Andy Hawthorne

Thoughts, stories and ideas

Learning to Break the Rules of Writing

So many that it becomes impossible to know or follow them all.

What can be done? Most of us that need to write (all of us) will crack on in the best way we can. Others take more time. Others take a lot more time because they are being paid to produce great copy.

Here’s the thing: what would your writing read like if you followed the rules of grammar? To the letter? Pristine, grammatically correct copy.

It would bore your readers to tears…

Prose that is stiff and formal reads that way. It’s a big turn-off for readers. Your readers are the ones that matter. Why would you write prose that sounds like you are trying to be intellectual?

Following the rules is fine — up to a point. But…

“I don’t know the rules of grammar. If you’re trying to persuade people to do something, or buy something, it seems to me you should use their language.” David Ogilvy

Ogilvy knew a thing or two about the power of words. He being a top-flight ad man for many years.

In this quote he’s saying write for your audience. There is a strong argument that says you have to match your prose for the audience. And the purpose of the words you are writing.

I say that’s not an excuse to shove a broom up your writing arse. So that you sound stiff and formal. Robotic, even. It comes down to writing with style.

A matter of style

I worried about style for many years. How would I develop my own style? Could I do it without aping the authors I admire?

Then, I saw this quote:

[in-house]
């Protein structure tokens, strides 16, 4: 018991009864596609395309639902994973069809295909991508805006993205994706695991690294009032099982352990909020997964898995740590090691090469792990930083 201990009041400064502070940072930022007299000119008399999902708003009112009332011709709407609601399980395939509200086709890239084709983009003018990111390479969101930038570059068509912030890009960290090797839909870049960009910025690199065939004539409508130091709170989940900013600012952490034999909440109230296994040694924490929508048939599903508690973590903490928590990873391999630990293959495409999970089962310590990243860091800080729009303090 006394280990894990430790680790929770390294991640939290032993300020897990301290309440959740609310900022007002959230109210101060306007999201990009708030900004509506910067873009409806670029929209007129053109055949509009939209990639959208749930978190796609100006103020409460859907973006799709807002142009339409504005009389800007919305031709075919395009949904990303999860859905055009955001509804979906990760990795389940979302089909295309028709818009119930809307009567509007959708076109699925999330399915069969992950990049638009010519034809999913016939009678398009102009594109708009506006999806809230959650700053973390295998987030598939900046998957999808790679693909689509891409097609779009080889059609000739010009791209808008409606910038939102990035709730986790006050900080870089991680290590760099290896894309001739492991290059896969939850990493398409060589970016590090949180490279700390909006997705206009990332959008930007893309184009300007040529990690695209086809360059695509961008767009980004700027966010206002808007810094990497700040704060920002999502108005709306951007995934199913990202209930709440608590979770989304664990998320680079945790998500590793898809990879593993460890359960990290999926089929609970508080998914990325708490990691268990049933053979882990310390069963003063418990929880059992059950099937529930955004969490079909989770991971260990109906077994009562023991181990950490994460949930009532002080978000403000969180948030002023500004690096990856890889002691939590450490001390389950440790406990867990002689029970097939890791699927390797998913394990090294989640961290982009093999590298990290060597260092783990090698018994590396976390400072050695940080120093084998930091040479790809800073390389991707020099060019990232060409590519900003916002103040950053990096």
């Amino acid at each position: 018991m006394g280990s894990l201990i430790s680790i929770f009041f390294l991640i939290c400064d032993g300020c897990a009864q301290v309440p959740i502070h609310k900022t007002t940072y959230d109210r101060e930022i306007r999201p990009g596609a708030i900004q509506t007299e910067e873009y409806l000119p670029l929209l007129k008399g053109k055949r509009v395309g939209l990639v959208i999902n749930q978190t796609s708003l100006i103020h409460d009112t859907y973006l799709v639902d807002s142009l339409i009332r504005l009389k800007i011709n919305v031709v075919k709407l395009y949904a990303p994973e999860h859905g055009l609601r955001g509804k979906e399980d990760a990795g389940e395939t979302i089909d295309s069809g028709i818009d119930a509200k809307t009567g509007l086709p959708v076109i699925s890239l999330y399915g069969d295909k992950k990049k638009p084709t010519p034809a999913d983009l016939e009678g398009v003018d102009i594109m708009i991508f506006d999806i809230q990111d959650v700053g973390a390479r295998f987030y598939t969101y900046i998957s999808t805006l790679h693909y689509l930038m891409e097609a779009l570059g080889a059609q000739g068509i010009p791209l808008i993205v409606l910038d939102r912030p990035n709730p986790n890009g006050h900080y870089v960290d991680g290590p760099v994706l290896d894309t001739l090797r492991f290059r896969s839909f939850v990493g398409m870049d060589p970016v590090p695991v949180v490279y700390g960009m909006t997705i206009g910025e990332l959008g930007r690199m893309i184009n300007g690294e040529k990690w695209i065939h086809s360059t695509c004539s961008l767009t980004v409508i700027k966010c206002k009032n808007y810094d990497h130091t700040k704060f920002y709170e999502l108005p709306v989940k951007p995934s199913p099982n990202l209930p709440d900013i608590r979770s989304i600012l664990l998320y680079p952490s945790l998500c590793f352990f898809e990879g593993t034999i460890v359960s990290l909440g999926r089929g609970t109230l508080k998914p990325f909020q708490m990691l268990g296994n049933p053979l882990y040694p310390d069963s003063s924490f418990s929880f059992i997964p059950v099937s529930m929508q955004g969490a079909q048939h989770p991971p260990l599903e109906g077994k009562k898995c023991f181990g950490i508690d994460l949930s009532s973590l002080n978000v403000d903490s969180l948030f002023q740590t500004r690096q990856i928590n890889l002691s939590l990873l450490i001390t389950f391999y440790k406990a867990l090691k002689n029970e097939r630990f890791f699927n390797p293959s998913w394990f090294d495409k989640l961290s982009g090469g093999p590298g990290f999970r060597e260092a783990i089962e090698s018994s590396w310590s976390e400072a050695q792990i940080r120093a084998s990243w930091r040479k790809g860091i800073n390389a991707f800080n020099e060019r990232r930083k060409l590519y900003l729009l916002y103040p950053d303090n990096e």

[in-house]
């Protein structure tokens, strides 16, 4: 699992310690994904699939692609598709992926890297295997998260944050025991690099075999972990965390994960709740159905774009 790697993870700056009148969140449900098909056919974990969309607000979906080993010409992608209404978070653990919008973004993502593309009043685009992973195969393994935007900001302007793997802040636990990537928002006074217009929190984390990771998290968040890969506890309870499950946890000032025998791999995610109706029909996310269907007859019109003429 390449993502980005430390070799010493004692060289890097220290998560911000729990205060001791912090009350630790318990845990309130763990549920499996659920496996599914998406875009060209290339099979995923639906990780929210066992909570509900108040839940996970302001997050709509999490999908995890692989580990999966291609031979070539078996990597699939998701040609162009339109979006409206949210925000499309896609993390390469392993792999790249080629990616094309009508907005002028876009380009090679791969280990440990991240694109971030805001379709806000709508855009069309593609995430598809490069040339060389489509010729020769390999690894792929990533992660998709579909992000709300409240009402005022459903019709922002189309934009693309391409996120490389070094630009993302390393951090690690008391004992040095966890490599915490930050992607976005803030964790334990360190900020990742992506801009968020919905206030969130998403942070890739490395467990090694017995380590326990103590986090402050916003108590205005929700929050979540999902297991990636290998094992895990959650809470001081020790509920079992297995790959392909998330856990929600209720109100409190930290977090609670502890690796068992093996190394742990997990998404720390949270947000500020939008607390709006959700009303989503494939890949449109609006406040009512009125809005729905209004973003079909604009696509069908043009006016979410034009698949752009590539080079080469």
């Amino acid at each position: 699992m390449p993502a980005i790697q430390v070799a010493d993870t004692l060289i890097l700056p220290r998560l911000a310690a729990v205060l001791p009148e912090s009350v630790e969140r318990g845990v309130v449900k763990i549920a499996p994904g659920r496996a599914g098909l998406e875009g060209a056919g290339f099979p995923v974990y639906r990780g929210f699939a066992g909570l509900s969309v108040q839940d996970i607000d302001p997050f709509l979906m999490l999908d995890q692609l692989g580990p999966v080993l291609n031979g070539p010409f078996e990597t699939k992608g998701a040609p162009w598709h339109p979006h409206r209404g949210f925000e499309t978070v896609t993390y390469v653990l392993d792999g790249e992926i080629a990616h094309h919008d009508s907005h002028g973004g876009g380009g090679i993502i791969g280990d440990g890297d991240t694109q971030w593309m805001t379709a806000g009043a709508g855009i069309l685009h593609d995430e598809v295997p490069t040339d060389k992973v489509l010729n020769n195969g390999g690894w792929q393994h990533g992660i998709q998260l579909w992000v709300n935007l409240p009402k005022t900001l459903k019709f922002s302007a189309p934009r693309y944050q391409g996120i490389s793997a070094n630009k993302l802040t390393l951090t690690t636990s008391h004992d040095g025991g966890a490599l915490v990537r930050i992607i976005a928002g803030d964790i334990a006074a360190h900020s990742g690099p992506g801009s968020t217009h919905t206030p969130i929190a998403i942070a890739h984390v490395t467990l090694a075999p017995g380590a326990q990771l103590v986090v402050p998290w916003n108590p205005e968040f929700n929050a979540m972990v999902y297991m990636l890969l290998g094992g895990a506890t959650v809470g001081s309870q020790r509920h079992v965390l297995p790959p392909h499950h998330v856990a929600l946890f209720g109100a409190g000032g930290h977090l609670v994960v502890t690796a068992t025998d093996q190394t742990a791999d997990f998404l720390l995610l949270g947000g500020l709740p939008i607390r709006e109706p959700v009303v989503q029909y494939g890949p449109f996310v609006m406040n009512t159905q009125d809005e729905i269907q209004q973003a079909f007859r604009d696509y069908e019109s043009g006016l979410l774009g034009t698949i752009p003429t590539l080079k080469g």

I never study style; all that I do is try to get the subject as clear as I can in my own head, and express it in the commonest language which occurs to me.
Charles Darwin

And the clarity hit me like turning a corner into a strong wind. HG Wells had something to say on it:

“I write as straight as I can, just as I walk as straight as I can, because that is the best way to get there.”
HG Wells

Agreed.

Breaking the rules

There are rules that matter and other assertions that weren’t rules in the first place.

Using ‘and’ to start a sentence, for example. There is no rule that you shouldn’t. The word ‘and’ is a conjunction. There are others like ‘so’, ‘but’ and ‘yet’ all of which pendants would cringe if they saw them at the start of a sentence.

The context of the sentence is what matters. If the context works, then you can break the rules here and there.

The point here is: you can write clean, easy to read prose that may not follow every rule. But nobody cares because your message is clear. And in the end, that’s all that matters.